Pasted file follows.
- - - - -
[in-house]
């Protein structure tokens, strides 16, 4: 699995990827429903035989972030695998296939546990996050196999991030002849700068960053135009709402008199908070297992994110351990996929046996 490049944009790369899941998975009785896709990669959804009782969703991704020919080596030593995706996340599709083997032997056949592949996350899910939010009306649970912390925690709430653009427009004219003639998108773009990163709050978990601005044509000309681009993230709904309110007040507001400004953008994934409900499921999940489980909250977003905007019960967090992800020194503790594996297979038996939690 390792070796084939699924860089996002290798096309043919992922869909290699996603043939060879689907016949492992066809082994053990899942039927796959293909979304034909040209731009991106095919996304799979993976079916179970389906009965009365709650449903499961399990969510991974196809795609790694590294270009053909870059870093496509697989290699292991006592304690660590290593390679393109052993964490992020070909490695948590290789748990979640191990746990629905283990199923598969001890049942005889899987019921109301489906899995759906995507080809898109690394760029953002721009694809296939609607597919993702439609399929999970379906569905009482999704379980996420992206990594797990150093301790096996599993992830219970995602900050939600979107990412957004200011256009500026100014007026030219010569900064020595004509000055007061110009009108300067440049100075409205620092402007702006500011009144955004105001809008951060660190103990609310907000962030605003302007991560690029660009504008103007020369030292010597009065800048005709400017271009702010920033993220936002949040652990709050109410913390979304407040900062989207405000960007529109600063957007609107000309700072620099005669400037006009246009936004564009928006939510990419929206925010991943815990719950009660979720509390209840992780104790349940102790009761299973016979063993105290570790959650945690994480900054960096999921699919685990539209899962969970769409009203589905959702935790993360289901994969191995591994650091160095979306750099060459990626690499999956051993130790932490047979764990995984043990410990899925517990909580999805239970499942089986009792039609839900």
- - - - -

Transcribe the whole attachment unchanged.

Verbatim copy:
[in-house]
């Protein structure tokens, strides 16, 4: 699995990827429903035989972030695998296939546990996050196999991030002849700068960053135009709402008199908070297992994110351990996929046996 490049944009790369899941998975009785896709990669959804009782969703991704020919080596030593995706996340599709083997032997056949592949996350899910939010009306649970912390925690709430653009427009004219003639998108773009990163709050978990601005044509000309681009993230709904309110007040507001400004953008994934409900499921999940489980909250977003905007019960967090992800020194503790594996297979038996939690 390792070796084939699924860089996002290798096309043919992922869909290699996603043939060879689907016949492992066809082994053990899942039927796959293909979304034909040209731009991106095919996304799979993976079916179970389906009965009365709650449903499961399990969510991974196809795609790694590294270009053909870059870093496509697989290699292991006592304690660590290593390679393109052993964490992020070909490695948590290789748990979640191990746990629905283990199923598969001890049942005889899987019921109301489906899995759906995507080809898109690394760029953002721009694809296939609607597919993702439609399929999970379906569905009482999704379980996420992206990594797990150093301790096996599993992830219970995602900050939600979107990412957004200011256009500026100014007026030219010569900064020595004509000055007061110009009108300067440049100075409205620092402007702006500011009144955004105001809008951060660190103990609310907000962030605003302007991560690029660009504008103007020369030292010597009065800048005709400017271009702010920033993220936002949040652990709050109410913390979304407040900062989207405000960007529109600063957007609107000309700072620099005669400037006009246009936004564009928006939510990419929206925010991943815990719950009660979720509390209840992780104790349940102790009761299973016979063993105290570790959650945690994480900054960096999921699919685990539209899962969970769409009203589905959702935790993360289901994969191995591994650091160095979306750099060459990626690499999956051993130790932490047979764990995984043990410990899925517990909580999805239970499942089986009792039609839900």